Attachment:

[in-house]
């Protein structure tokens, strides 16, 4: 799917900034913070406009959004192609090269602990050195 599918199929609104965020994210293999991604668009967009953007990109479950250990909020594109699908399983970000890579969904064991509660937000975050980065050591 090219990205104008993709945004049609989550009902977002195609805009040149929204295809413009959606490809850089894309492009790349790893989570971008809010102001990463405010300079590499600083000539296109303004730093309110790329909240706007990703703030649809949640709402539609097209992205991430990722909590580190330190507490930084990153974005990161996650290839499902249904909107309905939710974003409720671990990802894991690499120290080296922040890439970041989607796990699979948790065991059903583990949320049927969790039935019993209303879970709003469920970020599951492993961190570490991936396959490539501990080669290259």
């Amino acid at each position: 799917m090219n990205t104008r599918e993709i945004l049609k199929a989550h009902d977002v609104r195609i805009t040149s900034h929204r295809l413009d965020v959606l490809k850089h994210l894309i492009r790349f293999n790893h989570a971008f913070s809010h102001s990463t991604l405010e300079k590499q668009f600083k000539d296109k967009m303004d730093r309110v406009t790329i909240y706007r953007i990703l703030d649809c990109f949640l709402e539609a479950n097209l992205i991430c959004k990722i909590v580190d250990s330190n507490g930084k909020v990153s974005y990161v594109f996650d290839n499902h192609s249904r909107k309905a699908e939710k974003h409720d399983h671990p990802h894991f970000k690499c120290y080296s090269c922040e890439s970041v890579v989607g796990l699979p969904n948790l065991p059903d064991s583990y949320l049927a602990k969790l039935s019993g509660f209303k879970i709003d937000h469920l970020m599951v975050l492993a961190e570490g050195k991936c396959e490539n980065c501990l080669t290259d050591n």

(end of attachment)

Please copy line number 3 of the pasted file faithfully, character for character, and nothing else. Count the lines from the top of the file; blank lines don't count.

């Amino acid at each position: 799917m090219n990205t104008r599918e993709i945004l049609k199929a989550h009902d977002v609104r195609i805009t040149s900034h929204r295809l413009d965020v959606l490809k850089h994210l894309i492009r790349f293999n790893h989570a971008f913070s809010h102001s990463t991604l405010e300079k590499q668009f600083k000539d296109k967009m303004d730093r309110v406009t790329i909240y706007r953007i990703l703030d649809c990109f949640l709402e539609a479950n097209l992205i991430c959004k990722i909590v580190d250990s330190n507490g930084k909020v990153s974005y990161v594109f996650d290839n499902h192609s249904r909107k309905a699908e939710k974003h409720d399983h671990p990802h894991f970000k690499c120290y080296s090269c922040e890439s970041v890579v989607g796990l699979p969904n948790l065991p059903d064991s583990y949320l049927a602990k969790l039935s019993g509660f209303k879970i709003d937000h469920l970020m599951v975050l492993a961190e570490g050195k991936c396959e490539n980065c501990l080669t290259d050591n």